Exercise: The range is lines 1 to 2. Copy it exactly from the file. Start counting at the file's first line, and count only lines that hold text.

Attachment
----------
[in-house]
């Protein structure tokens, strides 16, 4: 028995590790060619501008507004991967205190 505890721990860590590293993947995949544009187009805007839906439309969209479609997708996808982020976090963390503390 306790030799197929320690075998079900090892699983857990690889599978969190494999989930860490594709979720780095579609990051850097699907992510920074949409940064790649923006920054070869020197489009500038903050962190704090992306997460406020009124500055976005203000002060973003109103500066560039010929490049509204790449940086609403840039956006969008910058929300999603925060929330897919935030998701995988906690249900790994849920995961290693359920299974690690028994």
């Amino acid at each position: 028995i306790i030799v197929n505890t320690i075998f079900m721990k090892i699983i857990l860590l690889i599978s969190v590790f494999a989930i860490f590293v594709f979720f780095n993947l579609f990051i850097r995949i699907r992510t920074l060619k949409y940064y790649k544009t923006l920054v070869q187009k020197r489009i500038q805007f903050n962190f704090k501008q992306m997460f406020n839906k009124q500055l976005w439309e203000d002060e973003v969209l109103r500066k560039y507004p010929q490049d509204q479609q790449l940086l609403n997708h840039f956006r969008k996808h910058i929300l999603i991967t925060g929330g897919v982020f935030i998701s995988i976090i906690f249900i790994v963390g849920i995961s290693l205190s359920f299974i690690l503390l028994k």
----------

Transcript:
[in-house]
């Protein structure tokens, strides 16, 4: 028995590790060619501008507004991967205190 505890721990860590590293993947995949544009187009805007839906439309969209479609997708996808982020976090963390503390 306790030799197929320690075998079900090892699983857990690889599978969190494999989930860490594709979720780095579609990051850097699907992510920074949409940064790649923006920054070869020197489009500038903050962190704090992306997460406020009124500055976005203000002060973003109103500066560039010929490049509204790449940086609403840039956006969008910058929300999603925060929330897919935030998701995988906690249900790994849920995961290693359920299974690690028994």